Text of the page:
Places in the Heart
Places in the Heart (1984), written and directed by Robert Benton, won two Academy Awards—Best Original Screenplay and Best Actress for Sally Field. The film also received nominations for Best Film, Best Director, Best Supporting Actress (Lindsay Crouse), Best Supporting Actor (John Malkovich), and Best Costume Design.
Considering the flashy blockbusters that often win big prizes today, one may wonder what drew the Academy (and several other media organizations) to honor this quiet, understated film.
Places in the Heart tells the intertwined stories of two sisters, their families and neighbors in 1930s Waxahachie, Texas. Edna (Sally Field) is married to the local sheriff, while Margaret (Lindsay Crouse) runs a beauty-salon in her home to supplement the income of her free-lance mechanic husband Wayne (Ed Harris). When a random bullet kills Edna’s husband, she’s forced to find new ways to keep her family together.
Benton won the Oscar for best screenplay, but it’s not the writing that one remembers in this film, it’s the images. The soundtrack is also key. Consider the opening sequence, which begins with a shot of a large church dominating the skyline, accompanied by piano and choir rendering of “Blessed Assurance,” then cutting to a much smaller, different church, just letting out of service, and a series of vignettes of various characters and scenes: the local school-teacher and her husband in a restaurant; a homeless woman living in her car (establishing the Depression-era timeframe); a house in the country, possibly abandoned; a black man begging at a door and saying grace over the food (we’ll later be introduced to him as “Mose”); another shot of the distant church tower; Margaret’s house and her family at dinner; a large black family at their Sunday dinner; a random assortment of fellows hanging out; and finally Edna’s house, and she brings in the mashed potatoes as the hymn ends.
One interpretation is that we are being presented with a vision of “the holy catholic church”: all these people are part of the community, some more central than others, but the “big” church embraces them all.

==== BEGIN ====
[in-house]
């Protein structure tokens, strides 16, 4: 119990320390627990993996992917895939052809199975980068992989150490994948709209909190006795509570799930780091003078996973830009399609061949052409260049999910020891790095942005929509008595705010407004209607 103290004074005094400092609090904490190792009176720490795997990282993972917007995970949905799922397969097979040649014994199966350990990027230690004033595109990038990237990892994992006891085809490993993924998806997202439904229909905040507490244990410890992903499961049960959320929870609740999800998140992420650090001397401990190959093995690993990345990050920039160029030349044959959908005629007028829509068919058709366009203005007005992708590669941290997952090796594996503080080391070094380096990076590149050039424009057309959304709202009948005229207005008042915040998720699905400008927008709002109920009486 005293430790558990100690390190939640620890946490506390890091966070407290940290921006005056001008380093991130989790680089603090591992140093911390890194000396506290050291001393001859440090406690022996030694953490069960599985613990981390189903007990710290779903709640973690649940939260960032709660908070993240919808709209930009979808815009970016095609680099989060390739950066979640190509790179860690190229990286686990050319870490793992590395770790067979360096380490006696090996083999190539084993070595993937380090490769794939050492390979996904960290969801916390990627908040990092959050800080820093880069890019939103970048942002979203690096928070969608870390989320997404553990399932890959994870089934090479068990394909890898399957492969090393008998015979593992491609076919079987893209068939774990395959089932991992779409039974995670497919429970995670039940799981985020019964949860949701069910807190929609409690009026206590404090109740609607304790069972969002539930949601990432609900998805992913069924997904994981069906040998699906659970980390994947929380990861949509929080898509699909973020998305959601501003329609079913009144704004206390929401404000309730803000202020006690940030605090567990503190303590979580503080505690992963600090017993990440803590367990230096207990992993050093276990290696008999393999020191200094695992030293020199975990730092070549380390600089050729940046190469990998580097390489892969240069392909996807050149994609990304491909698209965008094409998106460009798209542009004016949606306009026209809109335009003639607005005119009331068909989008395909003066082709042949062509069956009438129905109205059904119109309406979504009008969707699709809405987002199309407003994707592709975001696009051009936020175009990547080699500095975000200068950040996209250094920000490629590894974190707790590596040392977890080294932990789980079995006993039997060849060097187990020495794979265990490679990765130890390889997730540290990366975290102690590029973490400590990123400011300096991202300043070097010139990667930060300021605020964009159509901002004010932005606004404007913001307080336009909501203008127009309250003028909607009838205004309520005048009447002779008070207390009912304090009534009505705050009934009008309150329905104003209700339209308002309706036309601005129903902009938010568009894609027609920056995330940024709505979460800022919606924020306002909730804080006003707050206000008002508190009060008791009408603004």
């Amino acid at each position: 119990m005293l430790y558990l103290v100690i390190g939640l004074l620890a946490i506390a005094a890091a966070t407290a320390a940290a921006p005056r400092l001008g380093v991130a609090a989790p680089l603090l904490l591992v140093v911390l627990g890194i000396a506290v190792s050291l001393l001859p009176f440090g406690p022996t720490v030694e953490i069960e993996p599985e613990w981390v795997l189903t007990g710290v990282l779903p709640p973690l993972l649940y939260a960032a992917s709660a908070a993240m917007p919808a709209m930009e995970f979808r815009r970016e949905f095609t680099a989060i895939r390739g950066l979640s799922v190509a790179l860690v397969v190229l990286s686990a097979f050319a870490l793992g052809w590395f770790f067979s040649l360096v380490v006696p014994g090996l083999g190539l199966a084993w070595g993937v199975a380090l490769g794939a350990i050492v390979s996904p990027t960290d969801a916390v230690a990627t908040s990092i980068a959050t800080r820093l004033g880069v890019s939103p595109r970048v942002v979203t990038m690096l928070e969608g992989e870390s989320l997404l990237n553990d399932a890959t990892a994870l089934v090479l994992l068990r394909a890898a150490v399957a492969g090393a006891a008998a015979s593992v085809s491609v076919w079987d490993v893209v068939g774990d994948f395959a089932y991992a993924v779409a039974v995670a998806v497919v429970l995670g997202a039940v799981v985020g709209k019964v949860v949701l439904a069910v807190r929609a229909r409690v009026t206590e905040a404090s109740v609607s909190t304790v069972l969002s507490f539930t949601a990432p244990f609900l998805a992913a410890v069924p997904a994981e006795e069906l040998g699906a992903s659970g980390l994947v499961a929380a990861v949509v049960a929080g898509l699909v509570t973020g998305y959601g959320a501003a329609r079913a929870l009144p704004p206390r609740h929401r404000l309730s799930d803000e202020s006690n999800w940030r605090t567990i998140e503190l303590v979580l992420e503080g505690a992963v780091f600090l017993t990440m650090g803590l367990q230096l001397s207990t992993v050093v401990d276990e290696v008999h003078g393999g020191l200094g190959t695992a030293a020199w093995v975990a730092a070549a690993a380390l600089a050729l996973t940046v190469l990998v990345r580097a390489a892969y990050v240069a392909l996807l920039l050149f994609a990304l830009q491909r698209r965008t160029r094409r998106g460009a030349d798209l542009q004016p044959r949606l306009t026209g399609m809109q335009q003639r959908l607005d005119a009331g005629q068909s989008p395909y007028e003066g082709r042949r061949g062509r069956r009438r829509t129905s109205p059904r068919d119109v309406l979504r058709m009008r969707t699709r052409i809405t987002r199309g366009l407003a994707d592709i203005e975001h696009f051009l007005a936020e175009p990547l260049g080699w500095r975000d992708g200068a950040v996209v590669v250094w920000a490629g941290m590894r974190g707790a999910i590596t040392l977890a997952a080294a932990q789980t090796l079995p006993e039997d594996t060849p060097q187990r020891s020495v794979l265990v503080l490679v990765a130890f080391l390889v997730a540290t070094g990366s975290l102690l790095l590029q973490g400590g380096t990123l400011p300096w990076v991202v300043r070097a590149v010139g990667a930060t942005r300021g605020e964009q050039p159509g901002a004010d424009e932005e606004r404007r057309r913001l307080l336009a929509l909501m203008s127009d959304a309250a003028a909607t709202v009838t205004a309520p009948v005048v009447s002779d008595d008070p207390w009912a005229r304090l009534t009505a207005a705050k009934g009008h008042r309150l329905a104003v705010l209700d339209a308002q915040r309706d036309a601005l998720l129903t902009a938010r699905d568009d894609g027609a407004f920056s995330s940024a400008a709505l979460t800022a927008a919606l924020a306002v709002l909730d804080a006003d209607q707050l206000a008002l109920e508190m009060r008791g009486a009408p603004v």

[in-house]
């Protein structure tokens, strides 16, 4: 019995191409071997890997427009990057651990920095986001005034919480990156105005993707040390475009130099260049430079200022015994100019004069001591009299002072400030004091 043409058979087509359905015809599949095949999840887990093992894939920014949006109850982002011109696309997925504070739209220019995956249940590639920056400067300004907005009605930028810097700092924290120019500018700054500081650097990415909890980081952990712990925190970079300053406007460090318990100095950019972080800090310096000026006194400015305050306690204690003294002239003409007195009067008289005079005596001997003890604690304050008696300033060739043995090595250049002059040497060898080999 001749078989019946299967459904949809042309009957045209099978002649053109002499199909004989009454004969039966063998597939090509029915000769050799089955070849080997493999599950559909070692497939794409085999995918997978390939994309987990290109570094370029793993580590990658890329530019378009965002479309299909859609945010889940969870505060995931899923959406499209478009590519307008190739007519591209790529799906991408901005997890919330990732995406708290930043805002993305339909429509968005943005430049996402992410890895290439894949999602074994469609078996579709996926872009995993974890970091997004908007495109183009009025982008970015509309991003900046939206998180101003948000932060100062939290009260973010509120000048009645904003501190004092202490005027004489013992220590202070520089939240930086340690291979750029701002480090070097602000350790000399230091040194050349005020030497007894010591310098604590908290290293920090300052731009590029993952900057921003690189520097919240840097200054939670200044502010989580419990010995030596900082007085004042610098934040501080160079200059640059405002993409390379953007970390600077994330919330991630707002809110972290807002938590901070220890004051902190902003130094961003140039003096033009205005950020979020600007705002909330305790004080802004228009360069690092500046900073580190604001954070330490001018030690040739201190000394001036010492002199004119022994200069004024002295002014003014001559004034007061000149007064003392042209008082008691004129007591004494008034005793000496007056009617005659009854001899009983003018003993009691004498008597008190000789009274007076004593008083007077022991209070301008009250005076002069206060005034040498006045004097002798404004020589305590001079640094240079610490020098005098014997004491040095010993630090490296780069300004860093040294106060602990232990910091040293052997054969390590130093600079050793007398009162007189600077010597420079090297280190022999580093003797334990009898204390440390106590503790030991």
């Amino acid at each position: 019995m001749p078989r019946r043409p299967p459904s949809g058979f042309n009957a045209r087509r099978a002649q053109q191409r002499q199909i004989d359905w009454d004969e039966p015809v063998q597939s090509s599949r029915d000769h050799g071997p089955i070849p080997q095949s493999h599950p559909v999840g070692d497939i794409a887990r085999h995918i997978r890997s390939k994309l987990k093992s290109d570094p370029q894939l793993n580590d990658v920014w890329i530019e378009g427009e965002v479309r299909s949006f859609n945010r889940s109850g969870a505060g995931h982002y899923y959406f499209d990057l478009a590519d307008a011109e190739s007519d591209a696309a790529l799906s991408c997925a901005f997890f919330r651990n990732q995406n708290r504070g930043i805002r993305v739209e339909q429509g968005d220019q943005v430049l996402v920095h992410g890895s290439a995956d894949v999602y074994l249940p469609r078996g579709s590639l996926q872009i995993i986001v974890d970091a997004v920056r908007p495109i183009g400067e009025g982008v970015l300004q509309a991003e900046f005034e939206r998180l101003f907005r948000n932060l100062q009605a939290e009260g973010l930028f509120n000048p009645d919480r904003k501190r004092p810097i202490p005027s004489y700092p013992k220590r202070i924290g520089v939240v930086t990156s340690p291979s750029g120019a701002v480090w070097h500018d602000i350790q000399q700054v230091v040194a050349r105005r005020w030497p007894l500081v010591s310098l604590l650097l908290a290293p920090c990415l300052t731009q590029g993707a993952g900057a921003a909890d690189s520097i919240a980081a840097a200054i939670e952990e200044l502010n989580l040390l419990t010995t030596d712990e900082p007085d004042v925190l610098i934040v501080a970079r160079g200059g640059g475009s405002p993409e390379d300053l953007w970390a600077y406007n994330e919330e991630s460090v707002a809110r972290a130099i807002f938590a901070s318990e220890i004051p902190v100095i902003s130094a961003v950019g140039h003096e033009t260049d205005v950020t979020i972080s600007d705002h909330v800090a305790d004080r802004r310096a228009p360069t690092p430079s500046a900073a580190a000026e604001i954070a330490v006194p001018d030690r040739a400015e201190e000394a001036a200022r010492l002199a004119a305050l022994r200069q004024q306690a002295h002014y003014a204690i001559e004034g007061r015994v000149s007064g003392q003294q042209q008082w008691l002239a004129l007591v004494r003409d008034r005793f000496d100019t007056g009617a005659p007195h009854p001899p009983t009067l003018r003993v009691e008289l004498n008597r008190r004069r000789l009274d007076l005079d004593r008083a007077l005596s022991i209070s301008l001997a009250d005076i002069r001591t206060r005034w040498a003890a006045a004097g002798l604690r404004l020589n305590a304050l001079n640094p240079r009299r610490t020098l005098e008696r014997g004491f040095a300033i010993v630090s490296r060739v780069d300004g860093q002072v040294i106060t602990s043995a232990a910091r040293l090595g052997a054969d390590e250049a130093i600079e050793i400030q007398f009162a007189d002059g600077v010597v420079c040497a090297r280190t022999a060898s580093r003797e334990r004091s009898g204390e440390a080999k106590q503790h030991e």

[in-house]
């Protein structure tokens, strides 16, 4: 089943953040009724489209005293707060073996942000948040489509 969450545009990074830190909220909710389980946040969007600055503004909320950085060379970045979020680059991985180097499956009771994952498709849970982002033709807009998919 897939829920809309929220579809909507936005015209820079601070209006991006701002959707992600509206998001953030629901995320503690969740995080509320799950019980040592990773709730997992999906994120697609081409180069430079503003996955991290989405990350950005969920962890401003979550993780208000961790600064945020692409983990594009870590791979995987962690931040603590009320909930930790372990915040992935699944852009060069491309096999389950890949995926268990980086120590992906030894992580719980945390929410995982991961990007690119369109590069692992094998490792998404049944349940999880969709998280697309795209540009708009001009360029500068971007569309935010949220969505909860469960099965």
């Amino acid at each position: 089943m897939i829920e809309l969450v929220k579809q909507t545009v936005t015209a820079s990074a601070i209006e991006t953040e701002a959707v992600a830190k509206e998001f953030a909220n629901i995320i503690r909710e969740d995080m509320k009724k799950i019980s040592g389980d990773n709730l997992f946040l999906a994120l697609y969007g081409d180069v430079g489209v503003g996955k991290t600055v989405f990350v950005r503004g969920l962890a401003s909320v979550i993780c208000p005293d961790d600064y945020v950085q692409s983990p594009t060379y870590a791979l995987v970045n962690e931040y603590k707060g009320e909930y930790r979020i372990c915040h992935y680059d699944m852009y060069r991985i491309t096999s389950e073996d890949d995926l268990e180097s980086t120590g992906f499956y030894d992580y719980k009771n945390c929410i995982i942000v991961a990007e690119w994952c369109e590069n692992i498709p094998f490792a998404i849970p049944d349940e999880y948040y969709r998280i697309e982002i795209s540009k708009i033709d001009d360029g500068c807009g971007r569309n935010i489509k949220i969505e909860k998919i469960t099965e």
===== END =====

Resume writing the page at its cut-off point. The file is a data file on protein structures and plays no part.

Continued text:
Another possibility is that the big church symbolizes God or Christ (the church is, after all, the Body of Christ), watching over the community, occasionally seeming to be distant. Note that none of the movie characters ever actually enter this enormous, imposing church, only the small, more humanly-scaled one. Yet it appears in scene after scene, a guarding or judging presence: For example, before the bank rejects Edna’s loan application, we see this church, and also before a great tornado that brings some significant changes to the town and its people, both physical and spiritual. Without these subplots and characters, the final scene would not have the weight it does.
The character of “Mose” is an obvious Christ-figure. As a black man, Mose occupies the lowest place in this 1930s Texas community, yet he teaches Edna how to farm cotton, helps her harvest the crop, and keep her misfit family of children and a blind broom-maker together. As in the Gospels, the powerful cannot bear a challenge to their authority from the lowly, and Mose is driven out, but not before achieving his purpose and leaving gifts with his “disciples.”
In the final scenes, we return to “Blessed Assurance,” the great church, and the small one. Look carefully at who is in the pews as the hymn ends, the pastor begins reading the scripture, and the communion plates are passed. This scene is the best symbolic image I’ve ever seen of “the communion of the saints”: the Holy Eucharist or Lord’s Supper in which we are united in remembering Christ’s sacrificial death and resurrection, and also the mystical unity of the church, the Body of Christ, which exists both now and in eternity.